Saturday, 24 September 2016

Dawkins' and Pinker's gene

The two biggest problems for Dawkins' and Pinker's interpretation of what the gene means as a heritable "element" that affects phenotype. Is that first it is most often not an element but a system of non-local and interacting elements and secondly and most importantly it will not follow Mendelian genetics. It will not be segregating and discrete. There will be a myriad of variations depending on how the system responds to the environment it finds itself.

Mendel was lucky with the characteristics he chose to examine and when you do have genes that segregate then you do have a gene as described by the molecular biologist and geneticist, of they type that Pinker riles against. They are just different alleles corresponding to an expressed region of DNA or possibly their cis regulatory regions. They are not the nefarious and indeterminate objects defined by Pinker and Dawkins. If we are to take their views seriously then we have to go back to before the modern synthesis and try again.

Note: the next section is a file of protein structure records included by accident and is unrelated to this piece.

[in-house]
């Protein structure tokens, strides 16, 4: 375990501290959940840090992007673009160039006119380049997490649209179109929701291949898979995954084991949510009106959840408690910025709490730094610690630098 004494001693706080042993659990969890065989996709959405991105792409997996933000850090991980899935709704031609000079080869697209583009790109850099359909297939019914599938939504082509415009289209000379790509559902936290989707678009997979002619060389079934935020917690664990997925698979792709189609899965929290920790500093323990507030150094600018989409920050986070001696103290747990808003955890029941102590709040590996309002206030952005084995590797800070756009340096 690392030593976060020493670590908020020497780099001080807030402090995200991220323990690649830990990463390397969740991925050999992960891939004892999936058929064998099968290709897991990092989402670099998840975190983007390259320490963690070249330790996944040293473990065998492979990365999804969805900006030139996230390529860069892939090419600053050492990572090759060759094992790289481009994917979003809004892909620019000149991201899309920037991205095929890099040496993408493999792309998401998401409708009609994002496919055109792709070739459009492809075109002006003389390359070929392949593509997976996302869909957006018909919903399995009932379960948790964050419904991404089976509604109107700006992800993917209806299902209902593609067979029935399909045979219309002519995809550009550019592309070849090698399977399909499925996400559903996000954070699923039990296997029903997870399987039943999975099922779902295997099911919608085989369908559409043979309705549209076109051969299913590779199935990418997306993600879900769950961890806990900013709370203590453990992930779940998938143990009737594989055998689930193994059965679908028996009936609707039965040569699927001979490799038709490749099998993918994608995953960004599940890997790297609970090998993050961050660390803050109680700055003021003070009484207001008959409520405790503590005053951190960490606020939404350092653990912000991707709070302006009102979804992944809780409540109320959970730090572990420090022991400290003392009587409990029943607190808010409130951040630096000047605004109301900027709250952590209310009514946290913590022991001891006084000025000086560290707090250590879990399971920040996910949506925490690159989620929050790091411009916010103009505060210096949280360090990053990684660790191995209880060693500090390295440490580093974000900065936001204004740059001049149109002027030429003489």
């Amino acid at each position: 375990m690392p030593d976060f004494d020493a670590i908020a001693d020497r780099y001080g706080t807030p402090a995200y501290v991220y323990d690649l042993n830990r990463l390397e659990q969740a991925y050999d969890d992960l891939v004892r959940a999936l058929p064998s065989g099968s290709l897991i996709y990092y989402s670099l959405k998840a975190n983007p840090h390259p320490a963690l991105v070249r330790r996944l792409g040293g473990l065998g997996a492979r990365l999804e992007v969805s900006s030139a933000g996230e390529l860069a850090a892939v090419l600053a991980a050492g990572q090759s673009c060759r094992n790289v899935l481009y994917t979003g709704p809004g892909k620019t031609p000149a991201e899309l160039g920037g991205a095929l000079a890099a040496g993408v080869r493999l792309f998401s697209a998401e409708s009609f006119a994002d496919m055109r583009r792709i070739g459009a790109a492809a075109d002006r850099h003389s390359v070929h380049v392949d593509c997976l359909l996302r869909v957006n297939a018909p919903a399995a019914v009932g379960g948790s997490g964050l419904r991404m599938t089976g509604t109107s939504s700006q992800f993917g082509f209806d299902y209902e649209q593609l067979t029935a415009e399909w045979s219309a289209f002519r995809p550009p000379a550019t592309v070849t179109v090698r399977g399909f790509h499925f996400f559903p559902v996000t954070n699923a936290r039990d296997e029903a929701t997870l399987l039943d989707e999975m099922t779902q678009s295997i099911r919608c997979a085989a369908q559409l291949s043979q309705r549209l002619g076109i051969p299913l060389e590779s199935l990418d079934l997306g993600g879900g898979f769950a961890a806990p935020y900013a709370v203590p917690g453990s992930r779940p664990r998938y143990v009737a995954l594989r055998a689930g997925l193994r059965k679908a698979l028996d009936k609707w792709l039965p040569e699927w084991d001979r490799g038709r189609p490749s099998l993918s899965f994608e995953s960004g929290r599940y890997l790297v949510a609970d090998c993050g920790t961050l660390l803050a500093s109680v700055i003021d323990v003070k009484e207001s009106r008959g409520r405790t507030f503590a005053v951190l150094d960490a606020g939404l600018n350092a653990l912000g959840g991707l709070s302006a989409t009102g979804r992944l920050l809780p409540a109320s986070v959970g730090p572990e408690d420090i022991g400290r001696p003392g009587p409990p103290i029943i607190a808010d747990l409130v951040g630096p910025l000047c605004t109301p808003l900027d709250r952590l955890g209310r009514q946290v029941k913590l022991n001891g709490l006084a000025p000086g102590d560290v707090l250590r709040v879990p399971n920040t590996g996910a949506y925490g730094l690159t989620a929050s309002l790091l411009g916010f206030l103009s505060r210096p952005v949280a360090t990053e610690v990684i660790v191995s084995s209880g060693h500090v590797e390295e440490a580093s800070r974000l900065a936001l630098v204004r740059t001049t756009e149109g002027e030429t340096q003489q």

Now that we know that most of the genome can be defined as loosely functional, even if just in terms of spacing between coding regions, then perhaps we do need to look at what the term gene means.

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